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#7 Knowledge needs to be addressed more explicitly

SFIA's position on knowledge while correct does need to be reviewed and enhanced. Few seem to understand the position or why the particular position was taken. Knowledge needs to be revisited and addressed in such a way that it is clearly understood and allows the position to be used effectively.

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This requirement has come about because:

  • Several large organisations and professional bodies have requested that the Foundation addresses knowledge.
  • Many people think that SFIA does not address the importance of knowledge and do not understand the position in the reference guide.
  • As a result of many discussions and collaborations I have a formed a view and proposal for how this can be properly addressed And this needs to be worked on more widely.

It is clearly required by industry, business, academia and training providers.

Subject to approval to take this change request forward, then this can be fleshed out for wider review and contribution.  In summary we should:

  1. Clarify the SFIA position regarding knowledge in the reference guide
  2. Introduce a model to address knowledge into the Framework
  3. Consider one component of this to be an inclusion of knowledge in the generics

Further to be provided once accepted for development.

beth@catalynk.co says:
Aug 28, 2017 11:24 PM

I support the request for clarification of the SFIA position regarding knowledge in the reference guide. I support open contribution on the definition of knowledge and its application in various skills associated with activities (such as those associated with code CSMG) for this purpose.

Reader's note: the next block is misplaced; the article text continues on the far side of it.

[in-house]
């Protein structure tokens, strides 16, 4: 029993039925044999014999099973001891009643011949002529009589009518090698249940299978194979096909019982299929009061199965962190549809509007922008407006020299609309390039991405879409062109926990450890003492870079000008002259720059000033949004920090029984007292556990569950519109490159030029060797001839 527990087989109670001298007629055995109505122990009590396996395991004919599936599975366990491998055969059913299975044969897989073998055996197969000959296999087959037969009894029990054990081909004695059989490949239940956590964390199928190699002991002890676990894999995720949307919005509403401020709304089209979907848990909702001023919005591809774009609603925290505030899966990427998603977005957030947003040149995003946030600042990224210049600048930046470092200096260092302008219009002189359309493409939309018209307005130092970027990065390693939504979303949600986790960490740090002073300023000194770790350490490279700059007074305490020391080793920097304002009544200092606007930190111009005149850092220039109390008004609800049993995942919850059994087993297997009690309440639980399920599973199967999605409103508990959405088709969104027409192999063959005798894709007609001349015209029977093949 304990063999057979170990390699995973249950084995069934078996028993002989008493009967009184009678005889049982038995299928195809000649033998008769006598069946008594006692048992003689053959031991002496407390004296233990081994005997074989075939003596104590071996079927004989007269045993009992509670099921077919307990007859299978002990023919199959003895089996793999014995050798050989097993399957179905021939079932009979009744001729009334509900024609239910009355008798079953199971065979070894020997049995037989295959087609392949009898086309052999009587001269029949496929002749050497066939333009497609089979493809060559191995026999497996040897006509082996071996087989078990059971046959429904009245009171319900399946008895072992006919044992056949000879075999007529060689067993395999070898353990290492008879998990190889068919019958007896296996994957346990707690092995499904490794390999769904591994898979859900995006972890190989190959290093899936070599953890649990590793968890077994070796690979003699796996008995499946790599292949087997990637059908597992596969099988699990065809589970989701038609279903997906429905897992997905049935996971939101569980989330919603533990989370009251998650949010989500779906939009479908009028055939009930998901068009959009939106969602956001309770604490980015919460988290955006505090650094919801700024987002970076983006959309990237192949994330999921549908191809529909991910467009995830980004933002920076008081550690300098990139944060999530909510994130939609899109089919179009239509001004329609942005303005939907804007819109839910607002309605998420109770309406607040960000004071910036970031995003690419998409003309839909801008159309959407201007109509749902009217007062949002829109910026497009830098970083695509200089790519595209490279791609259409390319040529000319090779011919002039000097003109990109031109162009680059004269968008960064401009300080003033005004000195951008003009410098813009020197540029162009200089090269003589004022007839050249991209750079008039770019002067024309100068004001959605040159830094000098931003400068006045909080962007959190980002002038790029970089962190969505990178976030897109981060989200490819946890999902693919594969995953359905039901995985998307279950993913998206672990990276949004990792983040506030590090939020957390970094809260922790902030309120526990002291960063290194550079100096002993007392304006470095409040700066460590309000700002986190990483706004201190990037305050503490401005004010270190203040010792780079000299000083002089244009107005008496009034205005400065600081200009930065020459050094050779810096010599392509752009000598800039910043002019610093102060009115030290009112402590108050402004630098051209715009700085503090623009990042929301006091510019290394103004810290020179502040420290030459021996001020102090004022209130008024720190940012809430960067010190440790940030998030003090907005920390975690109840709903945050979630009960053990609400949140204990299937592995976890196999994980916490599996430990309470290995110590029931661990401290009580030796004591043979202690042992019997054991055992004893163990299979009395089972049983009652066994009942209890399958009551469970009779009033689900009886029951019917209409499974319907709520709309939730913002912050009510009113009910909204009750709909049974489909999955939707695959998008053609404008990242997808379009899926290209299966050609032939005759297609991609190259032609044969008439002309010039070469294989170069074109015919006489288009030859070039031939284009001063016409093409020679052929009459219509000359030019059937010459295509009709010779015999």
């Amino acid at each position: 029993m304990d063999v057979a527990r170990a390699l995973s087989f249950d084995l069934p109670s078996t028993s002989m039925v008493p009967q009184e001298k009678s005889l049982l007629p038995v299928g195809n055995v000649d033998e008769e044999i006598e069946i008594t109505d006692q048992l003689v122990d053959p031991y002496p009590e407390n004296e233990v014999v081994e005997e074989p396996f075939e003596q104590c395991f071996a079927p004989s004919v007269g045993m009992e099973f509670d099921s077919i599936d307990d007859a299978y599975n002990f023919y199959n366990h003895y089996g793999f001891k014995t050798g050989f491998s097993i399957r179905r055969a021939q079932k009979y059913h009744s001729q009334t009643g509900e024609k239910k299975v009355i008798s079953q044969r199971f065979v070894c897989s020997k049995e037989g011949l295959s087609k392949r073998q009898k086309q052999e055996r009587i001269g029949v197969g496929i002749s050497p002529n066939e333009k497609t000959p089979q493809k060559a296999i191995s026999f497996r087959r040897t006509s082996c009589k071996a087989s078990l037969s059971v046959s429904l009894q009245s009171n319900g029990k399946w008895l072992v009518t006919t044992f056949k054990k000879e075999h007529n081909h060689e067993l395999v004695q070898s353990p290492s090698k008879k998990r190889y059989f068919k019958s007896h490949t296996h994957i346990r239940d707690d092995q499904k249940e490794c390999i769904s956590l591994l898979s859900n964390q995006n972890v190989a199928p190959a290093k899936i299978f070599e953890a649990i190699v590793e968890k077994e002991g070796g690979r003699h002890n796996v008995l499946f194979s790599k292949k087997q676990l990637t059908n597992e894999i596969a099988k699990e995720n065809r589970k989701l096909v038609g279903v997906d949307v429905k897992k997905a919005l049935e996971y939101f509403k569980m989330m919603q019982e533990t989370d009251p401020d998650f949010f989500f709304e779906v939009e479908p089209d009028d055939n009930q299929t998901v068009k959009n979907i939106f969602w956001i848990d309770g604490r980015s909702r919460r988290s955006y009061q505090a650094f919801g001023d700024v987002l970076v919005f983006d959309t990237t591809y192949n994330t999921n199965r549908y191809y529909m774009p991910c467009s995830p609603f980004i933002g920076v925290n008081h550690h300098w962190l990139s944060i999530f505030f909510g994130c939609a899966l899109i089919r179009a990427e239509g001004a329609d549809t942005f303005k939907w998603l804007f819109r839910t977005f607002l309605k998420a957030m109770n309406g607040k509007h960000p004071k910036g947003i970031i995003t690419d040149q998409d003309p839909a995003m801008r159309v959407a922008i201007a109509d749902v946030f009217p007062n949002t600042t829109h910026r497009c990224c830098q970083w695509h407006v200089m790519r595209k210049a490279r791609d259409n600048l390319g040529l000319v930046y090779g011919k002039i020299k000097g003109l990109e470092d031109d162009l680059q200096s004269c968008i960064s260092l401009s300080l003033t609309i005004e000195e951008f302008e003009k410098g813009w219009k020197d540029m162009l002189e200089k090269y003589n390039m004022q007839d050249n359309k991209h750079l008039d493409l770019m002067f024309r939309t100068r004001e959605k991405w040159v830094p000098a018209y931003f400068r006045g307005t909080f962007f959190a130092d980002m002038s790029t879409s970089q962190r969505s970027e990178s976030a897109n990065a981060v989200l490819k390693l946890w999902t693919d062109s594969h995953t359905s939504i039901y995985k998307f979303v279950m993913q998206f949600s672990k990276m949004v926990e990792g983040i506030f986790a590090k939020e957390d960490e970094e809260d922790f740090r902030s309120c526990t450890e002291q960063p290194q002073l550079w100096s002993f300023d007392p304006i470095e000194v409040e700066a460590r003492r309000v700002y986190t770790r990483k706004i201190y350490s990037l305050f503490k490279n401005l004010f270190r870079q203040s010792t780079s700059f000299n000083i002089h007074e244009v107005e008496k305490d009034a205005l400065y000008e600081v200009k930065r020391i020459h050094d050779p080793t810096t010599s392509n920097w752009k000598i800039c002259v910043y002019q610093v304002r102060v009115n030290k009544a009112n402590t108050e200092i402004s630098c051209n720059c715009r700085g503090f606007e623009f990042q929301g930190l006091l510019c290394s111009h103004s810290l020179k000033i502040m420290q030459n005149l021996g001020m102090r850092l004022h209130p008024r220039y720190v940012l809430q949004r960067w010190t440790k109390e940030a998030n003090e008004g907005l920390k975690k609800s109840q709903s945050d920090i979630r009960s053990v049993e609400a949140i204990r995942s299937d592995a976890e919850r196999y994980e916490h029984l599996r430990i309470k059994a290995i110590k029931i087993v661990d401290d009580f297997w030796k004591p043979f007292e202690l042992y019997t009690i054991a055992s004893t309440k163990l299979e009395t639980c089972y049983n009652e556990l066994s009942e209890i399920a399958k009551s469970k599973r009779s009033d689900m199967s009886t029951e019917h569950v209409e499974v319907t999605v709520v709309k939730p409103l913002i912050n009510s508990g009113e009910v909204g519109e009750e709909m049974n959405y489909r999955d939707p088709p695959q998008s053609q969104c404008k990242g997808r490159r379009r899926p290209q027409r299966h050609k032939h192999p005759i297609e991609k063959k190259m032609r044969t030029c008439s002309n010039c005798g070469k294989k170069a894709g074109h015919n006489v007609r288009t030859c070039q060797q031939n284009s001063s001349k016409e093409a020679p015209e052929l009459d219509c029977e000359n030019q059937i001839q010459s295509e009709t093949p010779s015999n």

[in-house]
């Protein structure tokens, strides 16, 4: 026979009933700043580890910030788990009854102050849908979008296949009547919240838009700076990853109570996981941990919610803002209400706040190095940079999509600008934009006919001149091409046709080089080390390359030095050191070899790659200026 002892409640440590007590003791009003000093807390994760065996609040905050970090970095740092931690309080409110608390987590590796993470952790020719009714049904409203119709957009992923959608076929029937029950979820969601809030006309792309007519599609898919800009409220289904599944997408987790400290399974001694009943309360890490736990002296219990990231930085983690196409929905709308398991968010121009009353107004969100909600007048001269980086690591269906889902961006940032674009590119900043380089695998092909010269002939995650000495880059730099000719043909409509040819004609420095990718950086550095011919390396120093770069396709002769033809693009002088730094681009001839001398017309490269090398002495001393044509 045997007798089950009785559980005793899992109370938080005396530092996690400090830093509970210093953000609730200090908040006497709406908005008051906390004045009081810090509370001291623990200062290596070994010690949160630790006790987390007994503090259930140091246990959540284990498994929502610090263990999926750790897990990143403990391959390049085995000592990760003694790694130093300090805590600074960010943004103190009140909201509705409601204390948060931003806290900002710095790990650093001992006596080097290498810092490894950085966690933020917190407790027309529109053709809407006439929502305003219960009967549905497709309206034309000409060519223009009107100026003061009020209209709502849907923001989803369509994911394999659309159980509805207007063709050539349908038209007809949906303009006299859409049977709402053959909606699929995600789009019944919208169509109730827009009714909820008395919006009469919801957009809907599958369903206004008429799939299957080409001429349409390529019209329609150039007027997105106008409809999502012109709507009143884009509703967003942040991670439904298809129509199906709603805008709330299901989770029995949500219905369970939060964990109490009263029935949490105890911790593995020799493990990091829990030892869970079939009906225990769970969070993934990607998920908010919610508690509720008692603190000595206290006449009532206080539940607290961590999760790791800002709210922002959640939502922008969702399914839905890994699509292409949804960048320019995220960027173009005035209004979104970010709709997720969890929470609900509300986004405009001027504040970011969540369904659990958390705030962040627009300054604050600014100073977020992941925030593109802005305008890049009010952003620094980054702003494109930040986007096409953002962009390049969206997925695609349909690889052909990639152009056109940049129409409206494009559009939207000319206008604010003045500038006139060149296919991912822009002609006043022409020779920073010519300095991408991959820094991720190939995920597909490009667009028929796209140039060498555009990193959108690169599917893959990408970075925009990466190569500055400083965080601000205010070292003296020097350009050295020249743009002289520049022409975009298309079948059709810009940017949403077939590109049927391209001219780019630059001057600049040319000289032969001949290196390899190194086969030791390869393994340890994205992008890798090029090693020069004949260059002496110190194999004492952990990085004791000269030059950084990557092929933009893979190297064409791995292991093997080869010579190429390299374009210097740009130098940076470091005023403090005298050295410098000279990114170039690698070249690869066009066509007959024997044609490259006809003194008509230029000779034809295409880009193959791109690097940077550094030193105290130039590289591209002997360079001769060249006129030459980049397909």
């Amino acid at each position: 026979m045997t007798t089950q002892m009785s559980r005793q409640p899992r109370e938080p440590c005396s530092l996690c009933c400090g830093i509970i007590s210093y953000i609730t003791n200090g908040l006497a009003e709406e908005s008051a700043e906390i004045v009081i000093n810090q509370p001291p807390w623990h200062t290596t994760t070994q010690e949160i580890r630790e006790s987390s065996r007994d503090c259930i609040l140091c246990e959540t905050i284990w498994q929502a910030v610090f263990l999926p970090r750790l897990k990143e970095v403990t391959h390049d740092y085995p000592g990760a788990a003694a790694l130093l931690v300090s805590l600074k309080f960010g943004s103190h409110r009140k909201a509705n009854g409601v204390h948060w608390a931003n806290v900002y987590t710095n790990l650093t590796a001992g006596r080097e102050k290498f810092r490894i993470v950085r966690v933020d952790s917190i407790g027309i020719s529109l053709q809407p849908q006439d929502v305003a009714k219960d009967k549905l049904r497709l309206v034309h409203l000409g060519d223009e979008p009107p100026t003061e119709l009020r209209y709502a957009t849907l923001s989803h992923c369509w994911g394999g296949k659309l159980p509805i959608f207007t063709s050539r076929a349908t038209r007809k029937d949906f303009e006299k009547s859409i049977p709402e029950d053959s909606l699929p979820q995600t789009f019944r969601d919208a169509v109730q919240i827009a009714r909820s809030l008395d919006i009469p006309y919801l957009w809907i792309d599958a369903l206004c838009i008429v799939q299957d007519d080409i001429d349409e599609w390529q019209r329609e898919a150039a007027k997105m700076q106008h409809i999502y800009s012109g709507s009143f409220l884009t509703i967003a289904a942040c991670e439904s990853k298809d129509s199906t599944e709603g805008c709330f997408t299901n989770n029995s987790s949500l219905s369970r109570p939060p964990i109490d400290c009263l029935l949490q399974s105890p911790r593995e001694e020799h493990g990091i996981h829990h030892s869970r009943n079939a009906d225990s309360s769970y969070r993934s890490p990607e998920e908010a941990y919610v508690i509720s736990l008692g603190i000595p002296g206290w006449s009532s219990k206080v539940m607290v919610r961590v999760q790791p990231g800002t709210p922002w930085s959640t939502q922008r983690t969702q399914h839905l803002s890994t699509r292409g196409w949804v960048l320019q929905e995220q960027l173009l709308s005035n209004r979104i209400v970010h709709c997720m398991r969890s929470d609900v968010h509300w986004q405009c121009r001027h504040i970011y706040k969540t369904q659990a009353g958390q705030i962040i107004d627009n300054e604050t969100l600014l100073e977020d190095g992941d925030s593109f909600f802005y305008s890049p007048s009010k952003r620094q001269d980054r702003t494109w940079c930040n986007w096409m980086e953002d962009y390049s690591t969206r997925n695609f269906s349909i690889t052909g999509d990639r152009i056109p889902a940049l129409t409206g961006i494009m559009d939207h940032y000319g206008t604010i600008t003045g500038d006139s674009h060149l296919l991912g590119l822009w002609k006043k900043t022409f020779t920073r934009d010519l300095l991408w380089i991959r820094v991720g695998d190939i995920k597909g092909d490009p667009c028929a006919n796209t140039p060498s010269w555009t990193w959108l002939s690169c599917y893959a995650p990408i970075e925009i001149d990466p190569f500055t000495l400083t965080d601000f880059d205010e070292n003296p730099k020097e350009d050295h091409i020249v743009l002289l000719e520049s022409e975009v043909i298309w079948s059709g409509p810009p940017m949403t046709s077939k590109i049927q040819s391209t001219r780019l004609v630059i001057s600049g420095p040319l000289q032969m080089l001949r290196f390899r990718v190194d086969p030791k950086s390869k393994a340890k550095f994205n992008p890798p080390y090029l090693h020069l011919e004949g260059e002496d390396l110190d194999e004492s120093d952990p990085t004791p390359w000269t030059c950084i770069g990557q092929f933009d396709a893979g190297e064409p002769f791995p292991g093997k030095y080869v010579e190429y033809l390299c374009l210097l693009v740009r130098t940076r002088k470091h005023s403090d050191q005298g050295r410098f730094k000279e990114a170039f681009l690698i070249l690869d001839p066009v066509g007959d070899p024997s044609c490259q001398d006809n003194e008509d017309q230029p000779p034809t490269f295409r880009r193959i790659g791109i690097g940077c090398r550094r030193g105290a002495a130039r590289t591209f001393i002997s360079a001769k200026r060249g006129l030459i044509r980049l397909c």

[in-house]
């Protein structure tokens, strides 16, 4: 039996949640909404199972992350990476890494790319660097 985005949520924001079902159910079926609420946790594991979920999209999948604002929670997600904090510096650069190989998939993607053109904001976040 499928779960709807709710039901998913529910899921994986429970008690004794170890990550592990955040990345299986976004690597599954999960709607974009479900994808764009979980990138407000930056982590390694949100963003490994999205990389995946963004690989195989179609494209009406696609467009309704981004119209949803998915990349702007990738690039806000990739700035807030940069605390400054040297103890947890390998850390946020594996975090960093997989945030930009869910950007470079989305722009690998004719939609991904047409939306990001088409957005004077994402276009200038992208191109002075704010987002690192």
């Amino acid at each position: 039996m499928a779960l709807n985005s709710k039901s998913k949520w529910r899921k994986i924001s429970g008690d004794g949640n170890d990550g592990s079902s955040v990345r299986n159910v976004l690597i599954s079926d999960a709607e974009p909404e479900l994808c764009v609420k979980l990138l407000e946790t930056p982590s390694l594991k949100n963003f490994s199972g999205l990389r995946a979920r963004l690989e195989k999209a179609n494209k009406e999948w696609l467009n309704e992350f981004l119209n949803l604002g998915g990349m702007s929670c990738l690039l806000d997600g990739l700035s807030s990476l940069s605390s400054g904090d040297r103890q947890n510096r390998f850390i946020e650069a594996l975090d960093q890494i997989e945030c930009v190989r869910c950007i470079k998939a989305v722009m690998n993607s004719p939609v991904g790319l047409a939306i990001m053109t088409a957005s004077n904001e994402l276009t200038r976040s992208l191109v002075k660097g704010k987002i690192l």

clare.thornley@nuim.ie says:
Oct 16, 2017 08:43 AM

I agree we need to be careful that is does not look like SFIA is saying knowledge is not important and clarity on how SFIA is using 'knowledge' would certainly be useful. It is clearly not possible just to provide a list of all knowledge needed for any particular skill but there should be some alternative which meets the needs of users ( most of most of time..)

Matthew Burrows says:
Oct 18, 2017 06:15 PM

Maybe one way of recognising this is to consider Blooms taxonomy, where knowledge is level 1, understanding is level 2 and application is level 3. Currently the skills in SFIA are about level 3 as you can’t have a skill unless you have applied your knowledge and understanding enough times that you can achieve consistent results when doing what is described by SFIA and you have effectively mastered the skill at a particular level. If you consider a pilot, they don’t get their licence after reading a book or passing a theory exam. They don’t even get it when completing their first landing. They have to show they can safely and consistently operate a plane in multiple scenarios - landing in crosswind, with no power, with no flaps, in poor visibility, on short runways etc. Knowledge can be mapped to the skills to reflect the need for knowledge and understanding, but it’s not a skill and it’s not a responsibility - so, if we extend SFIA to better cover this area, it needs to be a clearly distinguishable different dimension. Level 1 Business Skills already covers the skill of being able to apply newly acquired knowledge.

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